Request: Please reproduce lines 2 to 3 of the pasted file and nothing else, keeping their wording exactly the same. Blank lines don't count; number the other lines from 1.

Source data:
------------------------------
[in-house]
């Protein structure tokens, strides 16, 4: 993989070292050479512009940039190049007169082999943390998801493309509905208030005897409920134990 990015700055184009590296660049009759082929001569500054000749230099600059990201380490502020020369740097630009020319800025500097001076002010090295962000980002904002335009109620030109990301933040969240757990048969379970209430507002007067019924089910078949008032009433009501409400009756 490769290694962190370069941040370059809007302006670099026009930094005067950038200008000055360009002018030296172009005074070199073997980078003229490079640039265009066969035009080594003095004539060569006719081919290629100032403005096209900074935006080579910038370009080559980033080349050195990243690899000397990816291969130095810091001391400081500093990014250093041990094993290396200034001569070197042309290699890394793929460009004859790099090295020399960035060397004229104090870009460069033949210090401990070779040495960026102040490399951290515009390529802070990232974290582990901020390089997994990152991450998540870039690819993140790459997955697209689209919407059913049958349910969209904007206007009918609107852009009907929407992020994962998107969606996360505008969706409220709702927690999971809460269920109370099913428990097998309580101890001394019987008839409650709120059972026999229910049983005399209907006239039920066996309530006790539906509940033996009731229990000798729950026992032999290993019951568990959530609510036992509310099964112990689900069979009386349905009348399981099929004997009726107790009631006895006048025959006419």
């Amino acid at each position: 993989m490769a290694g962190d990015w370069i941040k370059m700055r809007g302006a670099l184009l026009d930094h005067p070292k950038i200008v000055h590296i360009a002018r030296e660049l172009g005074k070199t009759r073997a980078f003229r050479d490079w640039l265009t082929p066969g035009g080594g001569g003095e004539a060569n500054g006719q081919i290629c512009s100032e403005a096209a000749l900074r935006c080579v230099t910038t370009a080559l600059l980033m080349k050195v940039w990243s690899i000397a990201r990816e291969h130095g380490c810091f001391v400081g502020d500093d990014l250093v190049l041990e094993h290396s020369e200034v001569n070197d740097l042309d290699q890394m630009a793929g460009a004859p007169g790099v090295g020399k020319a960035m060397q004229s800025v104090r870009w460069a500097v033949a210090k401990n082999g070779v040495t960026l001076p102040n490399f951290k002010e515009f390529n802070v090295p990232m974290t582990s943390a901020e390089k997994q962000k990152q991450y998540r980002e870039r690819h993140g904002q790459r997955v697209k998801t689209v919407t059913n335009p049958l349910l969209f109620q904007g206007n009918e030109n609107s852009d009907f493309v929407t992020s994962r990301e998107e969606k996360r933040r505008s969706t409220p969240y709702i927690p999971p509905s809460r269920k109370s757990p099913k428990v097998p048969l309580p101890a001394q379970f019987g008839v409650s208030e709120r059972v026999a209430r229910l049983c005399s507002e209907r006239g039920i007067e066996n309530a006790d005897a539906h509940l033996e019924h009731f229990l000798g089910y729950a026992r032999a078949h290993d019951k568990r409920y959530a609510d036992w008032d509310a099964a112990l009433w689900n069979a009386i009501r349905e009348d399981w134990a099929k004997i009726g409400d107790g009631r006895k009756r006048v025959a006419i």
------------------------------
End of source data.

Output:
């Protein structure tokens, strides 16, 4: 993989070292050479512009940039190049007169082999943390998801493309509905208030005897409920134990 990015700055184009590296660049009759082929001569500054000749230099600059990201380490502020020369740097630009020319800025500097001076002010090295962000980002904002335009109620030109990301933040969240757990048969379970209430507002007067019924089910078949008032009433009501409400009756 490769290694962190370069941040370059809007302006670099026009930094005067950038200008000055360009002018030296172009005074070199073997980078003229490079640039265009066969035009080594003095004539060569006719081919290629100032403005096209900074935006080579910038370009080559980033080349050195990243690899000397990816291969130095810091001391400081500093990014250093041990094993290396200034001569070197042309290699890394793929460009004859790099090295020399960035060397004229104090870009460069033949210090401990070779040495960026102040490399951290515009390529802070990232974290582990901020390089997994990152991450998540870039690819993140790459997955697209689209919407059913049958349910969209904007206007009918609107852009009907929407992020994962998107969606996360505008969706409220709702927690999971809460269920109370099913428990097998309580101890001394019987008839409650709120059972026999229910049983005399209907006239039920066996309530006790539906509940033996009731229990000798729950026992032999290993019951568990959530609510036992509310099964112990689900069979009386349905009348399981099929004997009726107790009631006895006048025959006419």
């Amino acid at each position: 993989m490769a290694g962190d990015w370069i941040k370059m700055r809007g302006a670099l184009l026009d930094h005067p070292k950038i200008v000055h590296i360009a002018r030296e660049l172009g005074k070199t009759r073997a980078f003229r050479d490079w640039l265009t082929p066969g035009g080594g001569g003095e004539a060569n500054g006719q081919i290629c512009s100032e403005a096209a000749l900074r935006c080579v230099t910038t370009a080559l600059l980033m080349k050195v940039w990243s690899i000397a990201r990816e291969h130095g380490c810091f001391v400081g502020d500093d990014l250093v190049l041990e094993h290396s020369e200034v001569n070197d740097l042309d290699q890394m630009a793929g460009a004859p007169g790099v090295g020399k020319a960035m060397q004229s800025v104090r870009w460069a500097v033949a210090k401990n082999g070779v040495t960026l001076p102040n490399f951290k002010e515009f390529n802070v090295p990232m974290t582990s943390a901020e390089k997994q962000k990152q991450y998540r980002e870039r690819h993140g904002q790459r997955v697209k998801t689209v919407t059913n335009p049958l349910l969209f109620q904007g206007n009918e030109n609107s852009d009907f493309v929407t992020s994962r990301e998107e969606k996360r933040r505008s969706t409220p969240y709702i927690p999971p509905s809460r269920k109370s757990p099913k428990v097998p048969l309580p101890a001394q379970f019987g008839v409650s208030e709120r059972v026999a209430r229910l049983c005399s507002e209907r006239g039920i007067e066996n309530a006790d005897a539906h509940l033996e019924h009731f229990l000798g089910y729950a026992r032999a078949h290993d019951k568990r409920y959530a609510d036992w008032d509310a099964a112990l009433w689900n069979a009386i009501r349905e009348d399981w134990a099929k004997i009726g409400d107790g009631r006895k009756r006048v025959a006419i």